By Danielle Neibling
Special to the Crier
Your body is “The Way” when it comes to horses. They don’t speak Human. By realizing that the horse understands body language, both ‘on the ground’ and ‘from the saddle’ we begin to think in a new way. Our first challenge is adaptation. “How is this horse perceiving my movements?” Assessing first, then directing is a great habit that horsemanship can teach, and that can help us throughout of lives.
We learn in many ways- and teaching recognizes these as “learning styles.” When I teach riding, I use two approaches. First I give instructions, and then watch to see if the student translates those instructions and can adjust their body position and movements. My young students usually find this easy. However, students with verbal disconnects like dyslexia, need to see first, so they can mimic me. Then they often surprise me by verbalizing it back very well! It helps the student to become aware of their learning style and it emphasizes our dependency on speech comprehension. First lessons focus upon how to sit the horse in balance. Posture, joint angles, awareness of our crookedness, and muscle control deepen the learning objective, which is: a happy horse is inseparable from a rider’s safety! Like learning to drive a car: position yourself, make adjustments, accustom your body to specific tasks, put it all together to operate the vehicle. Muscle memory develops as our parts must operate independently and simultaneously.
Unlike a car, a horse has moods which come into play like, “Go away, I am stiff and would rather stand in the sun.” Use gentleness. Unlike a car, we can often ease the reluctance from our partner by showing the horse patience and kindness. Glum creatures perk up when offered a treat, and praised for any right behavior. Students get a taste of teaching when they see through their own training, that the animal becomes motivated by getting it right. Steady soft pressure on the poll, and saying “head down” then waiting, then “Good girl!” shows the horse learning can be fun.
The time we spend with horses amounts to a relationship. They do recognize us. Horses have excellent memory. That’s a sad fact in this world where abuse happens. Many horses are burdened with behavioral issues that never can be fully erased. The passage of time is another thing we learn in working with horses. Hooves grow, winter coats shed, and flesh wounds heal. We are not so different. Sometimes new bonds outweigh old hurts. Horses too are sexual beings and seasons affect them. In the face of moodiness, practice compassion. Horsemanship asks “What horse is this today?” We work with the horse we have now.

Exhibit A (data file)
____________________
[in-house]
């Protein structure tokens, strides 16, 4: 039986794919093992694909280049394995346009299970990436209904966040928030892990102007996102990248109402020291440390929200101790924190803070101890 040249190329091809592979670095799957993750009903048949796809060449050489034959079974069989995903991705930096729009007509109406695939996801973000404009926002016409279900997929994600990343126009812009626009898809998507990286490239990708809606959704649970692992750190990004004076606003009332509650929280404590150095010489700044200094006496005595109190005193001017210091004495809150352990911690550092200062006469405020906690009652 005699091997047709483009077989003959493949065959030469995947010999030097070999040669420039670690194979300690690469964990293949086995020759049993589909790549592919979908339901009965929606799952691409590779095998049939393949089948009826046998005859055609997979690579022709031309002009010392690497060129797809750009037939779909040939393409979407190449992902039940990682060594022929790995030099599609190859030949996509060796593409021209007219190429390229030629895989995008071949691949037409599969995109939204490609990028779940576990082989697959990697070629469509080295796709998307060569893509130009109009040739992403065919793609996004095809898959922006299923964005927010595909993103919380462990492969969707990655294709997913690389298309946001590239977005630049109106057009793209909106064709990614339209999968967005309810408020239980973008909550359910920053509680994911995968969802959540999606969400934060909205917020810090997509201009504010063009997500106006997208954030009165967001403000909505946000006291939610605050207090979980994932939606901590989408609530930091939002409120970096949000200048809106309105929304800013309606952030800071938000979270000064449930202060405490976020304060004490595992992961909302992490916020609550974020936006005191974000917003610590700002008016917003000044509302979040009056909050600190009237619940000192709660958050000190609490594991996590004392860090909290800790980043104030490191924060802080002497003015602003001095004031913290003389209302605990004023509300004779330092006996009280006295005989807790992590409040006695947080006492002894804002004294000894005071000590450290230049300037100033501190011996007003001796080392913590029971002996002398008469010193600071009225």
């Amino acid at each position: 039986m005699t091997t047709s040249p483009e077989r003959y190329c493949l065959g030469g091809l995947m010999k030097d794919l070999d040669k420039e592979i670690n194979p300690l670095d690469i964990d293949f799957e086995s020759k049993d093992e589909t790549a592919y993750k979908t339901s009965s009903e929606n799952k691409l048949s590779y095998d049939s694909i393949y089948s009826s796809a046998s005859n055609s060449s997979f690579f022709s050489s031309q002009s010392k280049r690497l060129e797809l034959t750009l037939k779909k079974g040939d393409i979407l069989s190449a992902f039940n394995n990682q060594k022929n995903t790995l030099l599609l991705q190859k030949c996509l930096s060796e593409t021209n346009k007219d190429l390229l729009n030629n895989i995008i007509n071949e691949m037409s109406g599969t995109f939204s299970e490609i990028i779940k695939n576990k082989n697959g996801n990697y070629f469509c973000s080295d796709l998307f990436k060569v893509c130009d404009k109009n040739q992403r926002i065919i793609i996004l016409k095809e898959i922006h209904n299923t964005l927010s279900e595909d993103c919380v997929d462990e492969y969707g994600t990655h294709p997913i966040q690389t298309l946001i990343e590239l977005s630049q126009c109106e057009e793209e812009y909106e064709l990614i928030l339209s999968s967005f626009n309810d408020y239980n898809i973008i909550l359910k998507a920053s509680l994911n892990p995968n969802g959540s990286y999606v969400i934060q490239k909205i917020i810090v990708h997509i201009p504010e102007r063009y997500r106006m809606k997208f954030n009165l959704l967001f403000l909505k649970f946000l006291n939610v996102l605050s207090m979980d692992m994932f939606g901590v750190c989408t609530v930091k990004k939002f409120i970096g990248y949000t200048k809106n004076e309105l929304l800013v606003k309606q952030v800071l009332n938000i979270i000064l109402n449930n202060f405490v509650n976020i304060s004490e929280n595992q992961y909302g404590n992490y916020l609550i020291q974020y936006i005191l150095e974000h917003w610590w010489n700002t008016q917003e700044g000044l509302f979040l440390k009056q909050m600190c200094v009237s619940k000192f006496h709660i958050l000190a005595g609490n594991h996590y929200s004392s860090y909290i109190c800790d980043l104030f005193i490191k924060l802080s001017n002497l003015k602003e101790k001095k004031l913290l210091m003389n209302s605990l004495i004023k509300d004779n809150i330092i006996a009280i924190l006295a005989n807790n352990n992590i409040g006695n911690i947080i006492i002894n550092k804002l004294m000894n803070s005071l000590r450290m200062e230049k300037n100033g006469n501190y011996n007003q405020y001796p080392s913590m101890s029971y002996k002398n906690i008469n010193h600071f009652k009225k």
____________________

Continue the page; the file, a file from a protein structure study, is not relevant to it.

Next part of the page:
Tack: It hardly matters what gear you use, what style saddle. What is right is well fitted to the horse and rider, well maintained, and safe! But we humans think about silly things, like how it looks. Thankfully, horses are forgiving. A cranky horse might appreciate a new, softer girth or a wither pad, if he’s older. While a style of riding reflects different traditions, these days it translates into human retail therapy. I admit it, it’s fun to flaunt your stuff!
The True Grit: What have you learned to do? Through horsemanship knowledge, our confidence increases. If we care to put our horsemanship learning to the test, there are varied events. In-hand (unmounted) obstacle courses, Jumping, Dressage, Roping, team penning and Gymkhanas, indigenous to Oracle, and now Working Equitation, being introduced to us by trainer and arena manager, Jamie Drizin. This approach to training helps the horse understand why he is being asked to go forward, back up, bend, and pay attention to where his feet are. To compete, the course is timed, fastest wins! In any competition, think of your horse first. Good Sportsmanship suggests that we best our performance each time, not focus on someone else’s! Whatever your equine sport, it’s about the win/win partnership between human and horse, and the satisfaction that both experience in the dance of life.